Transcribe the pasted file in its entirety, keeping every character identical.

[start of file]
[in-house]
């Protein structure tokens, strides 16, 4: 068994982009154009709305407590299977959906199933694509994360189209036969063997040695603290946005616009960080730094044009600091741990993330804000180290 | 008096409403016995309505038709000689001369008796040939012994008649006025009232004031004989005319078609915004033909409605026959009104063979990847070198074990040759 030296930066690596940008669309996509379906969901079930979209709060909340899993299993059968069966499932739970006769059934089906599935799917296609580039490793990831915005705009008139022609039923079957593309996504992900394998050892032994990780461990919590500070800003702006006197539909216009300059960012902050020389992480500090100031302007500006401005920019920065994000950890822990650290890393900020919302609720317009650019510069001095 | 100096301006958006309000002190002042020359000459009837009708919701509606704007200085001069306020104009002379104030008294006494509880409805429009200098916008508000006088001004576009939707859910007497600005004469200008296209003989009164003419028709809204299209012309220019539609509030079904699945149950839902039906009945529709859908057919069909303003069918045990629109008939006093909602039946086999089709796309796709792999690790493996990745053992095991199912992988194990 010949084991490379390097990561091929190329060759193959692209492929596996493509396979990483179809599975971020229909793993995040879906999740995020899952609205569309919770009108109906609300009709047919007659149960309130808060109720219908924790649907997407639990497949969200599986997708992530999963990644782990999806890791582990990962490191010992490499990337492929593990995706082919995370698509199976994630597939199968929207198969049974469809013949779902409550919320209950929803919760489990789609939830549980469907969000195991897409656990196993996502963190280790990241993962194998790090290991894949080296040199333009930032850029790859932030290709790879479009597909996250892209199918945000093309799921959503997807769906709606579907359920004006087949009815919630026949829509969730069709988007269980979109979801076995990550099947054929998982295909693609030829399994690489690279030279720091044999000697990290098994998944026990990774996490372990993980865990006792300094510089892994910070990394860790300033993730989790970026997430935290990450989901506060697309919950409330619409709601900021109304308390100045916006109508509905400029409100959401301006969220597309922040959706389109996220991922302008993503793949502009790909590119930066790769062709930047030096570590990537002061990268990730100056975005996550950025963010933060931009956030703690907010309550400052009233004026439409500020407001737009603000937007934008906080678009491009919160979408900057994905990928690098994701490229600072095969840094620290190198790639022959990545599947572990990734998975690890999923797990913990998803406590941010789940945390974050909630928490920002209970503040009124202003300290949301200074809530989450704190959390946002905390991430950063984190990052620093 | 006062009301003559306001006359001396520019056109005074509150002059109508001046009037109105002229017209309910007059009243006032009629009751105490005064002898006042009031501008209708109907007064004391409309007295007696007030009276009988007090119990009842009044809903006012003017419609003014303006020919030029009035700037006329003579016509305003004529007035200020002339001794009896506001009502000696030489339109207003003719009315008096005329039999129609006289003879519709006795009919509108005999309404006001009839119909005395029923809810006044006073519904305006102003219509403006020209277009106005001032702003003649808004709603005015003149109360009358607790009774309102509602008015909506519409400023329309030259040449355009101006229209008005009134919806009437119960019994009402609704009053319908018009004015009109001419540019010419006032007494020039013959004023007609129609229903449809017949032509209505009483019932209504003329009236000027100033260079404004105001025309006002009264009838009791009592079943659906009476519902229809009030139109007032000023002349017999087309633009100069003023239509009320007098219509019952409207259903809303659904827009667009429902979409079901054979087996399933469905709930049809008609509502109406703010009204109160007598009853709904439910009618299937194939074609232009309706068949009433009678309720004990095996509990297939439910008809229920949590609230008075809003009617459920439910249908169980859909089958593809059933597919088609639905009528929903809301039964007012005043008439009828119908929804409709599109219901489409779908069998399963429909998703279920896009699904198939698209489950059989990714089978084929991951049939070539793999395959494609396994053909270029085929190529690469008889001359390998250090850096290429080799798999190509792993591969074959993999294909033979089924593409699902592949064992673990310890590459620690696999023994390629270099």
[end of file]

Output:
[in-house]
């Protein structure tokens, strides 16, 4: 068994982009154009709305407590299977959906199933694509994360189209036969063997040695603290946005616009960080730094044009600091741990993330804000180290 | 008096409403016995309505038709000689001369008796040939012994008649006025009232004031004989005319078609915004033909409605026959009104063979990847070198074990040759 030296930066690596940008669309996509379906969901079930979209709060909340899993299993059968069966499932739970006769059934089906599935799917296609580039490793990831915005705009008139022609039923079957593309996504992900394998050892032994990780461990919590500070800003702006006197539909216009300059960012902050020389992480500090100031302007500006401005920019920065994000950890822990650290890393900020919302609720317009650019510069001095 | 100096301006958006309000002190002042020359000459009837009708919701509606704007200085001069306020104009002379104030008294006494509880409805429009200098916008508000006088001004576009939707859910007497600005004469200008296209003989009164003419028709809204299209012309220019539609509030079904699945149950839902039906009945529709859908057919069909303003069918045990629109008939006093909602039946086999089709796309796709792999690790493996990745053992095991199912992988194990 010949084991490379390097990561091929190329060759193959692209492929596996493509396979990483179809599975971020229909793993995040879906999740995020899952609205569309919770009108109906609300009709047919007659149960309130808060109720219908924790649907997407639990497949969200599986997708992530999963990644782990999806890791582990990962490191010992490499990337492929593990995706082919995370698509199976994630597939199968929207198969049974469809013949779902409550919320209950929803919760489990789609939830549980469907969000195991897409656990196993996502963190280790990241993962194998790090290991894949080296040199333009930032850029790859932030290709790879479009597909996250892209199918945000093309799921959503997807769906709606579907359920004006087949009815919630026949829509969730069709988007269980979109979801076995990550099947054929998982295909693609030829399994690489690279030279720091044999000697990290098994998944026990990774996490372990993980865990006792300094510089892994910070990394860790300033993730989790970026997430935290990450989901506060697309919950409330619409709601900021109304308390100045916006109508509905400029409100959401301006969220597309922040959706389109996220991922302008993503793949502009790909590119930066790769062709930047030096570590990537002061990268990730100056975005996550950025963010933060931009956030703690907010309550400052009233004026439409500020407001737009603000937007934008906080678009491009919160979408900057994905990928690098994701490229600072095969840094620290190198790639022959990545599947572990990734998975690890999923797990913990998803406590941010789940945390974050909630928490920002209970503040009124202003300290949301200074809530989450704190959390946002905390991430950063984190990052620093 | 006062009301003559306001006359001396520019056109005074509150002059109508001046009037109105002229017209309910007059009243006032009629009751105490005064002898006042009031501008209708109907007064004391409309007295007696007030009276009988007090119990009842009044809903006012003017419609003014303006020919030029009035700037006329003579016509305003004529007035200020002339001794009896506001009502000696030489339109207003003719009315008096005329039999129609006289003879519709006795009919509108005999309404006001009839119909005395029923809810006044006073519904305006102003219509403006020209277009106005001032702003003649808004709603005015003149109360009358607790009774309102509602008015909506519409400023329309030259040449355009101006229209008005009134919806009437119960019994009402609704009053319908018009004015009109001419540019010419006032007494020039013959004023007609129609229903449809017949032509209505009483019932209504003329009236000027100033260079404004105001025309006002009264009838009791009592079943659906009476519902229809009030139109007032000023002349017999087309633009100069003023239509009320007098219509019952409207259903809303659904827009667009429902979409079901054979087996399933469905709930049809008609509502109406703010009204109160007598009853709904439910009618299937194939074609232009309706068949009433009678309720004990095996509990297939439910008809229920949590609230008075809003009617459920439910249908169980859909089958593809059933597919088609639905009528929903809301039964007012005043008439009828119908929804409709599109219901489409779908069998399963429909998703279920896009699904198939698209489950059989990714089978084929991951049939070539793999395959494609396994053909270029085929190529690469008889001359390998250090850096290429080799798999190509792993591969074959993999294909033979089924593409699902592949064992673990310890590459620690696999023994390629270099």